As a function of problem solving, technology has long focused on overriding nature — altering, connecting, bypassing, hollowing, and flattening terrain. But, there are innovative ways to design in harmony with natural landscapes; in concert with natural features, not in opposition to them. What would it look like if we allowed nature to be our guide? Is there a way to scale this type of design? What would a modern city designed around natural elements look like? Can we create analogues in the digital space?
Richard Louv is a journalist and author of ten books, including Last Child in the Woods: Saving Our Children From Nature-Deficit Disorder, Our Wild Calling: How Connecting With Animals Can Transform Our Lives - And Save Theirs, The Nature Principle: Reconnecting with Life in a Virtual Age, and Vitamin N: The Essential Guide to a Nature-Rich Life: 500 Ways to Enrich Your Family’s Health & Happiness.
He coined the term “nature-deficit disorder,” a concept first introduced in Last Child in the Woods; and speaks internationally on the importance of children’s and adults’ exposure to nature for their health, and on the need for environmental protection and preservation for greater access to nature and the health of the Earth.
Dr Cindy Frewen, FAIA, urban futurist and architect, consults and writes on the future of cities and organizations, specializing in the intersection of people, technology, and environment. Clients include the United Nations-Habitat, UNESCO, US AID, US Treasury, US Federal Reserve, US General Services Administration, IBM, and Hallmark Cards. She also teaches the Design Futures Workshop and Social Change at the University of Houston graduate program in Strategic Foresight.
Laura Ó Reilly is an interdisciplinary artist and technologist who grew up in New York City. Laura is an alumna of The New Museum’s creative tech incubator, NEW INC, where she built and led Wallplay Network. Ó Reilly creates new media art experiences that are frameworks for regenerative communities. Her current initiative, Technology Gap, created “Demystifying NFTs: Learn How to Create Eco-Responsible NFTs”, a workshop/award program presented by New York Foundation For The Arts (NYFA) and made possible by Rockefeller Brothers Fund. Technology Gap is an eco tech-art initiative that aims to make learning about energy-efficient blockchain technology accessible, by teaching through the lens of ecology and digital permaculture. Ó Reilly’s upcoming metaverse project, SUN IN THE MACHINE: Experiments In Embodied Ecology, a six-part somatic art film, game, NFT series, and podcast explores practicing alchemy through the six cosmic processes of transformation: growth, digestion, elimination, crime (disease), healing, and regeneration through a daily art improv practice.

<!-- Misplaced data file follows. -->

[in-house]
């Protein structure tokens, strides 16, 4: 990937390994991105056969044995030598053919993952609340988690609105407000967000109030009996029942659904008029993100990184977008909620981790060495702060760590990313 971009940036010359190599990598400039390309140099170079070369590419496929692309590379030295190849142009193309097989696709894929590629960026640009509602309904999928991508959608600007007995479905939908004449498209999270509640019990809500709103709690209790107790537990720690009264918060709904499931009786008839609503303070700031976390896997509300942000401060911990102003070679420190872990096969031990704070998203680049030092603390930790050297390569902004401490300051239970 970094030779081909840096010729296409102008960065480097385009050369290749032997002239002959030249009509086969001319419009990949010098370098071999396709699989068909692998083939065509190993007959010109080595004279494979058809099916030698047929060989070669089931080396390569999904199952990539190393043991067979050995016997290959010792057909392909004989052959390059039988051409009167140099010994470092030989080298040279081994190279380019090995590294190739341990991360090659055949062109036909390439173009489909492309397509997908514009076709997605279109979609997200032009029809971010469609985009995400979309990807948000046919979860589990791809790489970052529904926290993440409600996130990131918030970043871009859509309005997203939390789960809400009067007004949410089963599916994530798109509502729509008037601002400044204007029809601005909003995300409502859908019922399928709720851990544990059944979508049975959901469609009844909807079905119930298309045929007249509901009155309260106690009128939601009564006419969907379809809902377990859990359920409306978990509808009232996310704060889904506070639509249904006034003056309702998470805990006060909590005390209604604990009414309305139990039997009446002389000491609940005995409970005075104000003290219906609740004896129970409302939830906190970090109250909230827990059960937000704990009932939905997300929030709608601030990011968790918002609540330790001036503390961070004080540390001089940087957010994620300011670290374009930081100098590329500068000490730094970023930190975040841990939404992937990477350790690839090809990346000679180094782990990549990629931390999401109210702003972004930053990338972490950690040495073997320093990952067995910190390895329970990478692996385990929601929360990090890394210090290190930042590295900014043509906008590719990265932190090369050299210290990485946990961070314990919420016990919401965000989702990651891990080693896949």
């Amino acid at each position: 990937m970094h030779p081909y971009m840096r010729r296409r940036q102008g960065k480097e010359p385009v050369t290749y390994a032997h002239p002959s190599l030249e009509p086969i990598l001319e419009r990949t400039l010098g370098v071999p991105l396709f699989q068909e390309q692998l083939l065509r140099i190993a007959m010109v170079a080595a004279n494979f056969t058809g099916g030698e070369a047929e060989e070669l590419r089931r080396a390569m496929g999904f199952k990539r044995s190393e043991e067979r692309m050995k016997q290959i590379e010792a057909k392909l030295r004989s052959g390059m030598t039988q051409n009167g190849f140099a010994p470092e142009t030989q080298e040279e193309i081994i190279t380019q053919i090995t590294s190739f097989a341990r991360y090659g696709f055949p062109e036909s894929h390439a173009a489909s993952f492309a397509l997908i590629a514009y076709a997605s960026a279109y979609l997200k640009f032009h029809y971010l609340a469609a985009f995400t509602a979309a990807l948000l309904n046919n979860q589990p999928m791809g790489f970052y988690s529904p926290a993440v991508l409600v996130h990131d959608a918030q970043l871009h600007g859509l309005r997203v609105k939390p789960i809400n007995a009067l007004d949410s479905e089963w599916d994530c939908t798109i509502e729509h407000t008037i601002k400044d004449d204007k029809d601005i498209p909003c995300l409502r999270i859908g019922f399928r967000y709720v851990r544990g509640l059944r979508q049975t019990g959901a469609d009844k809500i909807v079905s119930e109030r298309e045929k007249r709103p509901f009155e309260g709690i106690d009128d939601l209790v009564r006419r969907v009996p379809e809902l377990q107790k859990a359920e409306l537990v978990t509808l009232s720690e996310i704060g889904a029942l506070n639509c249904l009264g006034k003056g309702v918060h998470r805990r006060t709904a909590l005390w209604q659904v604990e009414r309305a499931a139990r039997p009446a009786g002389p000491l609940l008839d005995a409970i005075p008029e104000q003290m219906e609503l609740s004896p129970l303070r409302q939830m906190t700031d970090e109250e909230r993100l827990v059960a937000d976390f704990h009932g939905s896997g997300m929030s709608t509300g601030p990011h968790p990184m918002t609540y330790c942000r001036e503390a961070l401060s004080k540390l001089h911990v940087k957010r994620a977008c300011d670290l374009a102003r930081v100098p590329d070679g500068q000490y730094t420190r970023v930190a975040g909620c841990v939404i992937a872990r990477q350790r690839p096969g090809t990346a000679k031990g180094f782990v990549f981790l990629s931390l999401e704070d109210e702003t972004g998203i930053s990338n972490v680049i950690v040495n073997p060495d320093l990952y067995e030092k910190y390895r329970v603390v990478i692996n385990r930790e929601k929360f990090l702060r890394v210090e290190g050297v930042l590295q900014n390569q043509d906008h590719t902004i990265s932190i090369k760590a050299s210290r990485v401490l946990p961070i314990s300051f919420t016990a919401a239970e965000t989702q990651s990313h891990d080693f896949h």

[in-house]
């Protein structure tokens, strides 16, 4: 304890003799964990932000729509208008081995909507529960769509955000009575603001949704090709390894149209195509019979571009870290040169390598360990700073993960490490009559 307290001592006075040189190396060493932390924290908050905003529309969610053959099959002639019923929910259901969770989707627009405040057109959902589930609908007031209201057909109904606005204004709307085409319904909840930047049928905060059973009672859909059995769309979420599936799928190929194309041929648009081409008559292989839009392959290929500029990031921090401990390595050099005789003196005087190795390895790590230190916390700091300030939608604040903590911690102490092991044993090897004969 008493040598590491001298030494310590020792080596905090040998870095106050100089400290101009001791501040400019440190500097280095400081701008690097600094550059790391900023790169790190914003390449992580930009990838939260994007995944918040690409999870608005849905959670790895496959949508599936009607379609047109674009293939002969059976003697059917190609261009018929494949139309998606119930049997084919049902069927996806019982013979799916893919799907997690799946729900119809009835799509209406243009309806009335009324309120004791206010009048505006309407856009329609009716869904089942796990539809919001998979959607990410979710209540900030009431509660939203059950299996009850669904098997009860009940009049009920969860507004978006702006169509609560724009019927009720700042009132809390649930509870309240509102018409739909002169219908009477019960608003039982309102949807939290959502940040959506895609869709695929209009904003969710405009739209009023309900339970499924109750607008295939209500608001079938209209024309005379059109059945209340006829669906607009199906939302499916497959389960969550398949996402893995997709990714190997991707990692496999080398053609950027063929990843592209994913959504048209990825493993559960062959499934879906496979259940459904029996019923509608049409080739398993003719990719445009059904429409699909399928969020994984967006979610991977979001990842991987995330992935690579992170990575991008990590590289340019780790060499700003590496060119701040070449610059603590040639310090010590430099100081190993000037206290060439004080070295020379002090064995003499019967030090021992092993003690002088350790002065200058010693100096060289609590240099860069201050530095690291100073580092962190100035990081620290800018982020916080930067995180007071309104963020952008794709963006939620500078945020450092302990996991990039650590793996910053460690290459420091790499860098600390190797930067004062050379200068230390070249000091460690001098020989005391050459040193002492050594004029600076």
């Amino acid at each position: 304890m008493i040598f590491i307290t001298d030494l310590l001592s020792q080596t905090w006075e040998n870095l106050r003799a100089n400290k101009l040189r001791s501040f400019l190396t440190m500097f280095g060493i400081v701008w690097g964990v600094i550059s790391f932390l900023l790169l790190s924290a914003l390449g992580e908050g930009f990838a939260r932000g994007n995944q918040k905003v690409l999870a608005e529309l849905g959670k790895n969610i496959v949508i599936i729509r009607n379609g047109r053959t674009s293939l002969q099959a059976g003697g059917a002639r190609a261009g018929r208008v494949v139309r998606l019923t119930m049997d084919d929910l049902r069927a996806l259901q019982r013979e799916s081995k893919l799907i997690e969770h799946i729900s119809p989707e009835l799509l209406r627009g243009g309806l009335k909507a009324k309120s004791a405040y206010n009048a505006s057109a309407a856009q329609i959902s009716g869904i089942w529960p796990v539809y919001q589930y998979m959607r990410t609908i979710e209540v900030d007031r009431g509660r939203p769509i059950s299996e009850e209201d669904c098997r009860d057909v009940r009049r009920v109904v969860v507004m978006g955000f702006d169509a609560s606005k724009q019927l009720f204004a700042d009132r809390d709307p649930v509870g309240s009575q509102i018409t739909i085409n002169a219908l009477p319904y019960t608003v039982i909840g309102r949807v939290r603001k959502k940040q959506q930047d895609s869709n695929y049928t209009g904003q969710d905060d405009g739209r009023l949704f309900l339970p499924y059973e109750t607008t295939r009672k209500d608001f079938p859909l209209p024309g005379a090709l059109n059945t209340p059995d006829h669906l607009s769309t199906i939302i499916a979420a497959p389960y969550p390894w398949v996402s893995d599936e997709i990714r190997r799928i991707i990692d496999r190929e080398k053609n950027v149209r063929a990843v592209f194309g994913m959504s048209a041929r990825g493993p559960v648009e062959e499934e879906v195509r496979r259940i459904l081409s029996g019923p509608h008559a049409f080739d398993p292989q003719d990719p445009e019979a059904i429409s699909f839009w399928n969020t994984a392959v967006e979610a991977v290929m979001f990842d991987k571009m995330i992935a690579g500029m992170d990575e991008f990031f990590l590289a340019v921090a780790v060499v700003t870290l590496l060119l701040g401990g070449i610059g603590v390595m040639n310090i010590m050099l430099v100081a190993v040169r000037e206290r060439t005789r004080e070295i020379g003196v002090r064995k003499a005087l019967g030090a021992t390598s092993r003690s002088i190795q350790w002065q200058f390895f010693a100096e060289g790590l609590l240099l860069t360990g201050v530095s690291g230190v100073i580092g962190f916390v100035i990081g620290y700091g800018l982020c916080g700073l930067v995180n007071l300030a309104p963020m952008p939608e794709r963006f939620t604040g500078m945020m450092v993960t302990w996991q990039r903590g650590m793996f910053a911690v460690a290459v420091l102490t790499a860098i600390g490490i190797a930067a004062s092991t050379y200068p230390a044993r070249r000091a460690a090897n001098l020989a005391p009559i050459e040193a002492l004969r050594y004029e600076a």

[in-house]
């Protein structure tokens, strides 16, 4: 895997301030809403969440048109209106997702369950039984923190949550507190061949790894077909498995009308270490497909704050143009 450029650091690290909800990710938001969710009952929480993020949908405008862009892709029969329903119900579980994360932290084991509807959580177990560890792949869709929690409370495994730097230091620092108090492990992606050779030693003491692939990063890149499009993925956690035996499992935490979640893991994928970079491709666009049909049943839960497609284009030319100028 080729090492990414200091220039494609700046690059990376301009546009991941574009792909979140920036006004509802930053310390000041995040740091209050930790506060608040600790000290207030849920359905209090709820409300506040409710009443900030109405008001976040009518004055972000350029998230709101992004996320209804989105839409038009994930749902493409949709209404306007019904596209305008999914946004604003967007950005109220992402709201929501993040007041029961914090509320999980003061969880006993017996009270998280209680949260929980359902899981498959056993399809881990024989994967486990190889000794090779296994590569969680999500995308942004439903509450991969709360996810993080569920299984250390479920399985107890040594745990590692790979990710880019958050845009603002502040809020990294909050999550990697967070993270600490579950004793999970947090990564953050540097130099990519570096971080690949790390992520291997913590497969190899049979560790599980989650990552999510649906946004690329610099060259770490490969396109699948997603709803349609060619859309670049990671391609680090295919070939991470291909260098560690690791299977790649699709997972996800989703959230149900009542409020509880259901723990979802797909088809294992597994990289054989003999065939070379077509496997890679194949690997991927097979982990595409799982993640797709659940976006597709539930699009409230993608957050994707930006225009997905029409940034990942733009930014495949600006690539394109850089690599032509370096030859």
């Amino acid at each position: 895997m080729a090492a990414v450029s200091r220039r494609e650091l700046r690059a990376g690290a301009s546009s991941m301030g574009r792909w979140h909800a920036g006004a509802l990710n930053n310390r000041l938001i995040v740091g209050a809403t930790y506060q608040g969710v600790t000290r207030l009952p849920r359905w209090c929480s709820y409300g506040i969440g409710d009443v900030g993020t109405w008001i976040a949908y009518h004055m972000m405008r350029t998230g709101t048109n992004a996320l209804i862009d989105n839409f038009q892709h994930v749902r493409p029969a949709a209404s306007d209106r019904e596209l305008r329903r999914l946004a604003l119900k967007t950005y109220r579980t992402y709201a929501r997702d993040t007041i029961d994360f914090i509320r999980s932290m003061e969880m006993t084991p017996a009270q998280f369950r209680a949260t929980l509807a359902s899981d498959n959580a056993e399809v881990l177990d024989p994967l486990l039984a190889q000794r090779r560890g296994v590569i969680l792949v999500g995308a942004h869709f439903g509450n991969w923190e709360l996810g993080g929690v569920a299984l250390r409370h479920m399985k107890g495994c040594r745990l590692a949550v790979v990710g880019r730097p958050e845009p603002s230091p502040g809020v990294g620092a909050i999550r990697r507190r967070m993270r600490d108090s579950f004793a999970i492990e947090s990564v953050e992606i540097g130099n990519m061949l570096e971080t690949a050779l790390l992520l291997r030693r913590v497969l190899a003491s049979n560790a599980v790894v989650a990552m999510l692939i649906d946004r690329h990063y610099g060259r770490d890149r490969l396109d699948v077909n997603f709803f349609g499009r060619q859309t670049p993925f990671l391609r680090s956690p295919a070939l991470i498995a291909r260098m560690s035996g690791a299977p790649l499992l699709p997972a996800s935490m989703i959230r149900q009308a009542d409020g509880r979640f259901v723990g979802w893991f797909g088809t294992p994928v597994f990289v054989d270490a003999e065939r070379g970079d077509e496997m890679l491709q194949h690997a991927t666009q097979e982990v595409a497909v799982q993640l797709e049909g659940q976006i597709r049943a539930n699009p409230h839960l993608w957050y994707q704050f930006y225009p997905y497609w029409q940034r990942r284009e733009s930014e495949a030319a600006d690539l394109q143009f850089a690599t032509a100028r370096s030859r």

John Mack is an artist, photographer, author, lecturer and the founder of the nonprofit initiative Life Calling, whose mission is to foster awareness and balance for society in the Digital Age. Mack is a 2022 honoree of The Explorer’s Club 50: Fifty people changing the world who the world needs to know about. Mack has recently published two books, A Land Between Worlds: The Shifting Poetry of the Great American Landscape, and Notes to Selfie: Bits of Truth in a Phoney World. Additionally, Mack serves as a board member of Fairplay, an organization that strives to create a world where kids can be kids, free from the false promises of marketers and the manipulations of Big Tech. He has served as an adjunct lecturer for the Graduate program of Design at the University of Lisbon. He currently lives between London and Seville.
Charlotte Kent, PhD is the Assistant Professor of Visual Culture at Montclair State University and an arts writer. Her work theorizes how visual and linguistic rhetorical devices constrain what we see by exploring their historical and political context. Her current research investigates the absurd in contemporary art and speculative design. She writes for academic journals (Leonardo, Word and Image, Journal of Visual Culture, etc) and general audience magazines (Art Review, BOMB, Wired, among others), with a monthly panel and column on Art and Technology for the Brooklyn Rail, where she is also an Editor-at-Large. Prior to academia, she developed education for the eyecare industry and managed an art school located in Santa Fe, New Mexico. She is a graduate of the CUNY Graduate Center, St. John’s College, and Philips Academy Andover and currently lives in New York City.